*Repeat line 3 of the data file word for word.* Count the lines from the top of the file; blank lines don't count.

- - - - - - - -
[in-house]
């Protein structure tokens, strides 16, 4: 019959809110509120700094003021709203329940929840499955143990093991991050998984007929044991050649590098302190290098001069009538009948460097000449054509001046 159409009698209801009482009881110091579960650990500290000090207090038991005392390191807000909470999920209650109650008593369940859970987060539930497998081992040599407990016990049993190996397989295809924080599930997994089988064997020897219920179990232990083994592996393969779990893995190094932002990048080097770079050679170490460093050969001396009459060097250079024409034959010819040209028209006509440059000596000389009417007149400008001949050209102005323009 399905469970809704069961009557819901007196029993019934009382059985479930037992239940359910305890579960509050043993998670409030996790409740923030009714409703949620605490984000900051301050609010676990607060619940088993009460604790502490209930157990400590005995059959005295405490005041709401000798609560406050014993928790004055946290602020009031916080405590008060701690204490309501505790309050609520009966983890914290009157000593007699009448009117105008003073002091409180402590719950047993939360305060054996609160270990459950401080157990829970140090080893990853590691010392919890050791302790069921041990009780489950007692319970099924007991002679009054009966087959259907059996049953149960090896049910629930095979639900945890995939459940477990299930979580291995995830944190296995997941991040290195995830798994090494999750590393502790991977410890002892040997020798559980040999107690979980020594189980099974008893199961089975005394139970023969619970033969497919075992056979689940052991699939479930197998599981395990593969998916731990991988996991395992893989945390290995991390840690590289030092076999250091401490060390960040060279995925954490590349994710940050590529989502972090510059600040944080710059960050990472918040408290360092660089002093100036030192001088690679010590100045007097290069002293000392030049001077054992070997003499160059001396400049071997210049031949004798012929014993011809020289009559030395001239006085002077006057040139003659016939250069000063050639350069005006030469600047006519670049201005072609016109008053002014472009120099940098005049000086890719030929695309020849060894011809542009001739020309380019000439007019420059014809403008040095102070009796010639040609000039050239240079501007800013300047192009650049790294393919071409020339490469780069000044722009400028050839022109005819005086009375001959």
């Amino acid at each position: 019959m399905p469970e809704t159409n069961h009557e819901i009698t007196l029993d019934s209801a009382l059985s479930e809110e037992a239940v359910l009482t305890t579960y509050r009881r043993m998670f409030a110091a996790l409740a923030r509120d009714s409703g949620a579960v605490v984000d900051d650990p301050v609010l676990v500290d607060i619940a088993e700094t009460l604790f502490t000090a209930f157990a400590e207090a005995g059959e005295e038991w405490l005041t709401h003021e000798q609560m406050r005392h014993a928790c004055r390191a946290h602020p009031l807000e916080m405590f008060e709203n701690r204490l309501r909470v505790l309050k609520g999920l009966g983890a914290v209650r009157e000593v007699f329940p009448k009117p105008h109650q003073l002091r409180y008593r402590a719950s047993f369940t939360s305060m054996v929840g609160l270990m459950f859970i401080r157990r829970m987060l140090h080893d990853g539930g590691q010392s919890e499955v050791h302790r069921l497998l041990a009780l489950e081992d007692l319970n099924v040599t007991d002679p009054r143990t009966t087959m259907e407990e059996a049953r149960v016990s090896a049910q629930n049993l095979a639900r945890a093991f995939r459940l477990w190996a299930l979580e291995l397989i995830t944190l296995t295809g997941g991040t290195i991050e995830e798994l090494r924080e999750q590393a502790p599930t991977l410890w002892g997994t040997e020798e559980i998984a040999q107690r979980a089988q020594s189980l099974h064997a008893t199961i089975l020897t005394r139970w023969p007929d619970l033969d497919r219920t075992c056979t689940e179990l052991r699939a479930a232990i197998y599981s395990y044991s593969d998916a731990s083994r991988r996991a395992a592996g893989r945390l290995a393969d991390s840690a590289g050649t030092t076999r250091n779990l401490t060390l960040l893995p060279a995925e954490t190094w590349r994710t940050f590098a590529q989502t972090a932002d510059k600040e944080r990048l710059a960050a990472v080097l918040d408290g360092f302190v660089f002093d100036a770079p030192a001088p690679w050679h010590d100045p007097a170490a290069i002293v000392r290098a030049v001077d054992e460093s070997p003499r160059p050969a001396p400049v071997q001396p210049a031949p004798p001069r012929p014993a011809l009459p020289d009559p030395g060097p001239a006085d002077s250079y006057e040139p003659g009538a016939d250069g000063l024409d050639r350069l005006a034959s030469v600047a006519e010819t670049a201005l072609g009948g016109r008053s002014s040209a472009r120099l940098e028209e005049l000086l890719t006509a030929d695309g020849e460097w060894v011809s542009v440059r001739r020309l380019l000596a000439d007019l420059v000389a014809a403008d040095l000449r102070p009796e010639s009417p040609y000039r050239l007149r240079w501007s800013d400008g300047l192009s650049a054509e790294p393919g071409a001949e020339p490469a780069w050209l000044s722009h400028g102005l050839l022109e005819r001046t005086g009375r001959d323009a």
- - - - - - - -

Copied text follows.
């Amino acid at each position: 019959m399905p469970e809704t159409n069961h009557e819901i009698t007196l029993d019934s209801a009382l059985s479930e809110e037992a239940v359910l009482t305890t579960y509050r009881r043993m998670f409030a110091a996790l409740a923030r509120d009714s409703g949620a579960v605490v984000d900051d650990p301050v609010l676990v500290d607060i619940a088993e700094t009460l604790f502490t000090a209930f157990a400590e207090a005995g059959e005295e038991w405490l005041t709401h003021e000798q609560m406050r005392h014993a928790c004055r390191a946290h602020p009031l807000e916080m405590f008060e709203n701690r204490l309501r909470v505790l309050k609520g999920l009966g983890a914290v209650r009157e000593v007699f329940p009448k009117p105008h109650q003073l002091r409180y008593r402590a719950s047993f369940t939360s305060m054996v929840g609160l270990m459950f859970i401080r157990r829970m987060l140090h080893d990853g539930g590691q010392s919890e499955v050791h302790r069921l497998l041990a009780l489950e081992d007692l319970n099924v040599t007991d002679p009054r143990t009966t087959m259907e407990e059996a049953r149960v016990s090896a049910q629930n049993l095979a639900r945890a093991f995939r459940l477990w190996a299930l979580e291995l397989i995830t944190l296995t295809g997941g991040t290195i991050e995830e798994l090494r924080e999750q590393a502790p599930t991977l410890w002892g997994t040997e020798e559980i998984a040999q107690r979980a089988q020594s189980l099974h064997a008893t199961i089975l020897t005394r139970w023969p007929d619970l033969d497919r219920t075992c056979t689940e179990l052991r699939a479930a232990i197998y599981s395990y044991s593969d998916a731990s083994r991988r996991a395992a592996g893989r945390l290995a393969d991390s840690a590289g050649t030092t076999r250091n779990l401490t060390l960040l893995p060279a995925e954490t190094w590349r994710t940050f590098a590529q989502t972090a932002d510059k600040e944080r990048l710059a960050a990472v080097l918040d408290g360092f302190v660089f002093d100036a770079p030192a001088p690679w050679h010590d100045p007097a170490a290069i002293v000392r290098a030049v001077d054992e460093s070997p003499r160059p050969a001396p400049v071997q001396p210049a031949p004798p001069r012929p014993a011809l009459p020289d009559p030395g060097p001239a006085d002077s250079y006057e040139p003659g009538a016939d250069g000063l024409d050639r350069l005006a034959s030469v600047a006519e010819t670049a201005l072609g009948g016109r008053s002014s040209a472009r120099l940098e028209e005049l000086l890719t006509a030929d695309g020849e460097w060894v011809s542009v440059r001739r020309l380019l000596a000439d007019l420059v000389a014809a403008d040095l000449r102070p009796e010639s009417p040609y000039r050239l007149r240079w501007s800013d400008g300047l192009s650049a054509e790294p393919g071409a001949e020339p490469a780069w050209l000044s722009h400028g102005l050839l022109e005819r001046t005086g009375r001959d323009a």